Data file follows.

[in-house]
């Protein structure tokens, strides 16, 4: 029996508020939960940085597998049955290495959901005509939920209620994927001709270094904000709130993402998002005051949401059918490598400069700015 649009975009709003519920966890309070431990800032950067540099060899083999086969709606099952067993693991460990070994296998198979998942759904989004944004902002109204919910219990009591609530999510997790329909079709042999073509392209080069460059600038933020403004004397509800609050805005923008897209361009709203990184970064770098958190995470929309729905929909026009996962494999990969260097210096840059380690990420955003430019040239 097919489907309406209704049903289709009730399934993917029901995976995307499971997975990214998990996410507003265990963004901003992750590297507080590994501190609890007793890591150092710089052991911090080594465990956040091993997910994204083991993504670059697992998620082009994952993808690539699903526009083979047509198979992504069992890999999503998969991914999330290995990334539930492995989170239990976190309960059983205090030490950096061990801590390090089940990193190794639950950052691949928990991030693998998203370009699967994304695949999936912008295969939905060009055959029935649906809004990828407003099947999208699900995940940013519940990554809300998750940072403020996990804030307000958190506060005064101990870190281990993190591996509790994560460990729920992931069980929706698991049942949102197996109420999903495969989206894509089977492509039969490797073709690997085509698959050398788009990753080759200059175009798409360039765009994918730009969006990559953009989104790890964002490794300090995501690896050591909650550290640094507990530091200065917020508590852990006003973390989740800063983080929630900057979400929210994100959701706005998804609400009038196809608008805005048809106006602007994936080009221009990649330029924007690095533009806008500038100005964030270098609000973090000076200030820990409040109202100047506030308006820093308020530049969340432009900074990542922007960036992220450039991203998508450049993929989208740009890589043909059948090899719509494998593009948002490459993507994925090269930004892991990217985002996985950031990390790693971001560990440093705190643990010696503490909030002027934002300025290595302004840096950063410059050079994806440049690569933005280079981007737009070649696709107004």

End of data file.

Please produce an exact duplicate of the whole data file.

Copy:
[in-house]
């Protein structure tokens, strides 16, 4: 029996508020939960940085597998049955290495959901005509939920209620994927001709270094904000709130993402998002005051949401059918490598400069700015 649009975009709003519920966890309070431990800032950067540099060899083999086969709606099952067993693991460990070994296998198979998942759904989004944004902002109204919910219990009591609530999510997790329909079709042999073509392209080069460059600038933020403004004397509800609050805005923008897209361009709203990184970064770098958190995470929309729905929909026009996962494999990969260097210096840059380690990420955003430019040239 097919489907309406209704049903289709009730399934993917029901995976995307499971997975990214998990996410507003265990963004901003992750590297507080590994501190609890007793890591150092710089052991911090080594465990956040091993997910994204083991993504670059697992998620082009994952993808690539699903526009083979047509198979992504069992890999999503998969991914999330290995990334539930492995989170239990976190309960059983205090030490950096061990801590390090089940990193190794639950950052691949928990991030693998998203370009699967994304695949999936912008295969939905060009055959029935649906809004990828407003099947999208699900995940940013519940990554809300998750940072403020996990804030307000958190506060005064101990870190281990993190591996509790994560460990729920992931069980929706698991049942949102197996109420999903495969989206894509089977492509039969490797073709690997085509698959050398788009990753080759200059175009798409360039765009994918730009969006990559953009989104790890964002490794300090995501690896050591909650550290640094507990530091200065917020508590852990006003973390989740800063983080929630900057979400929210994100959701706005998804609400009038196809608008805005048809106006602007994936080009221009990649330029924007690095533009806008500038100005964030270098609000973090000076200030820990409040109202100047506030308006820093308020530049969340432009900074990542922007960036992220450039991203998508450049993929989208740009890589043909059948090899719509494998593009948002490459993507994925090269930004892991990217985002996985950031990390790693971001560990440093705190643990010696503490909030002027934002300025290595302004840096950063410059050079994806440049690569933005280079981007737009070649696709107004």